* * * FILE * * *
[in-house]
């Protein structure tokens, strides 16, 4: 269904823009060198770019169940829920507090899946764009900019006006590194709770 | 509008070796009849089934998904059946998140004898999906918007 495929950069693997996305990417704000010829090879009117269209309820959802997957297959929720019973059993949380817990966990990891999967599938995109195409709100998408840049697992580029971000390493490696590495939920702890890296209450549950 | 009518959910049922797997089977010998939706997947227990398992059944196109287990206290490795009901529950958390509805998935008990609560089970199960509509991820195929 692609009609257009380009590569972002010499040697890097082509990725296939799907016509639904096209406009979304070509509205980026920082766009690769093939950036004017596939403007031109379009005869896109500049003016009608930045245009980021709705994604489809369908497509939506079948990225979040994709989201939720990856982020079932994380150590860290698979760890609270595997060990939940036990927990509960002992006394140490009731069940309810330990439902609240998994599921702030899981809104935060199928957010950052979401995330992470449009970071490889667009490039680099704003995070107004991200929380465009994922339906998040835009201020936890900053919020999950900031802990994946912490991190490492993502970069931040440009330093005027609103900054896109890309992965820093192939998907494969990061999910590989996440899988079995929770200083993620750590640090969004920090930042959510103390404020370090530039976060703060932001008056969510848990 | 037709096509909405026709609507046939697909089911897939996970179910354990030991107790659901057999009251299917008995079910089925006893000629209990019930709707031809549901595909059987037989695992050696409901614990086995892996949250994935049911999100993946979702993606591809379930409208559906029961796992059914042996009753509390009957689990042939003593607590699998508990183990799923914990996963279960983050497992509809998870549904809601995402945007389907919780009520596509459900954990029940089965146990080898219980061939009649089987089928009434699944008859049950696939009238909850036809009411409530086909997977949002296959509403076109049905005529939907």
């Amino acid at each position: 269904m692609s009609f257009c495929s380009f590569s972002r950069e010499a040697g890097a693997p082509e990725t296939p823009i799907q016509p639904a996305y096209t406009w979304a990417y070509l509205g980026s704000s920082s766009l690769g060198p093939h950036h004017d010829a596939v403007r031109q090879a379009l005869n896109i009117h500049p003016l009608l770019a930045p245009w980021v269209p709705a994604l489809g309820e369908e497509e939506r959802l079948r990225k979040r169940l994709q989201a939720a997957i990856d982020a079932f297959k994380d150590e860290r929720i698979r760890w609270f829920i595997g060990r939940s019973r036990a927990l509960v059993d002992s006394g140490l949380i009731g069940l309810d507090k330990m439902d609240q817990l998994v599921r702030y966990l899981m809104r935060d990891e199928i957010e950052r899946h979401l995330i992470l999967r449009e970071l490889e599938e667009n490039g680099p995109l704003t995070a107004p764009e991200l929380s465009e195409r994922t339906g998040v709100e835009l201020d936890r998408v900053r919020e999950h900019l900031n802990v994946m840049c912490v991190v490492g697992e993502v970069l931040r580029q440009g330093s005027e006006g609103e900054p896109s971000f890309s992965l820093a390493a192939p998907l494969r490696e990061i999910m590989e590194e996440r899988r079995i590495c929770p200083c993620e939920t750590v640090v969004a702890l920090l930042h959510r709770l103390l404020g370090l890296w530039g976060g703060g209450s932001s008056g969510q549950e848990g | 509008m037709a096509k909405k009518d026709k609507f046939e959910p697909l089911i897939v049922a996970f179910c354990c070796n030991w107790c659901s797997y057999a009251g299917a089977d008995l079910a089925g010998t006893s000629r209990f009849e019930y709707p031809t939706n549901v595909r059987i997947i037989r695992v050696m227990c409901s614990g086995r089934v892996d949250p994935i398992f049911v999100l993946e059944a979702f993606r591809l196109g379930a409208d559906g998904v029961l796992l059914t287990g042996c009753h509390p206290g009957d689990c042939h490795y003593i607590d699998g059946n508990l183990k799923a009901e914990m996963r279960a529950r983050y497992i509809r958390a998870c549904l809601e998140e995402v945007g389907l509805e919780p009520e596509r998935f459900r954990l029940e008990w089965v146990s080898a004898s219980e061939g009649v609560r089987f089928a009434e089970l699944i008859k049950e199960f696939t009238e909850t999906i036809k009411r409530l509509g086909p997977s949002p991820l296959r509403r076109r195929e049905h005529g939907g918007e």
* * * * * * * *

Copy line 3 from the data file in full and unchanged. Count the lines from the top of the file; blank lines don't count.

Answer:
């Amino acid at each position: 269904m692609s009609f257009c495929s380009f590569s972002r950069e010499a040697g890097a693997p082509e990725t296939p823009i799907q016509p639904a996305y096209t406009w979304a990417y070509l509205g980026s704000s920082s766009l690769g060198p093939h950036h004017d010829a596939v403007r031109q090879a379009l005869n896109i009117h500049p003016l009608l770019a930045p245009w980021v269209p709705a994604l489809g309820e369908e497509e939506r959802l079948r990225k979040r169940l994709q989201a939720a997957i990856d982020a079932f297959k994380d150590e860290r929720i698979r760890w609270f829920i595997g060990r939940s019973r036990a927990l509960v059993d002992s006394g140490l949380i009731g069940l309810d507090k330990m439902d609240q817990l998994v599921r702030y966990l899981m809104r935060d990891e199928i957010e950052r899946h979401l995330i992470l999967r449009e970071l490889e599938e667009n490039g680099p995109l704003t995070a107004p764009e991200l929380s465009e195409r994922t339906g998040v709100e835009l201020d936890r998408v900053r919020e999950h900019l900031n802990v994946m840049c912490v991190v490492g697992e993502v970069l931040r580029q440009g330093s005027e006006g609103e900054p896109s971000f890309s992965l820093a390493a192939p998907l494969r490696e990061i999910m590989e590194e996440r899988r079995i590495c929770p200083c993620e939920t750590v640090v969004a702890l920090l930042h959510r709770l103390l404020g370090l890296w530039g976060g703060g209450s932001s008056g969510q549950e848990g | 509008m037709a096509k909405k009518d026709k609507f046939e959910p697909l089911i897939v049922a996970f179910c354990c070796n030991w107790c659901s797997y057999a009251g299917a089977d008995l079910a089925g010998t006893s000629r209990f009849e019930y709707p031809t939706n549901v595909r059987i997947i037989r695992v050696m227990c409901s614990g086995r089934v892996d949250p994935i398992f049911v999100l993946e059944a979702f993606r591809l196109g379930a409208d559906g998904v029961l796992l059914t287990g042996c009753h509390p206290g009957d689990c042939h490795y003593i607590d699998g059946n508990l183990k799923a009901e914990m996963r279960a529950r983050y497992i509809r958390a998870c549904l809601e998140e995402v945007g389907l509805e919780p009520e596509r998935f459900r954990l029940e008990w089965v146990s080898a004898s219980e061939g009649v609560r089987f089928a009434e089970l699944i008859k049950e199960f696939t009238e909850t999906i036809k009411r409530l509509g086909p997977s949002p991820l296959r509403r076109r195929e049905h005529g939907g918007e």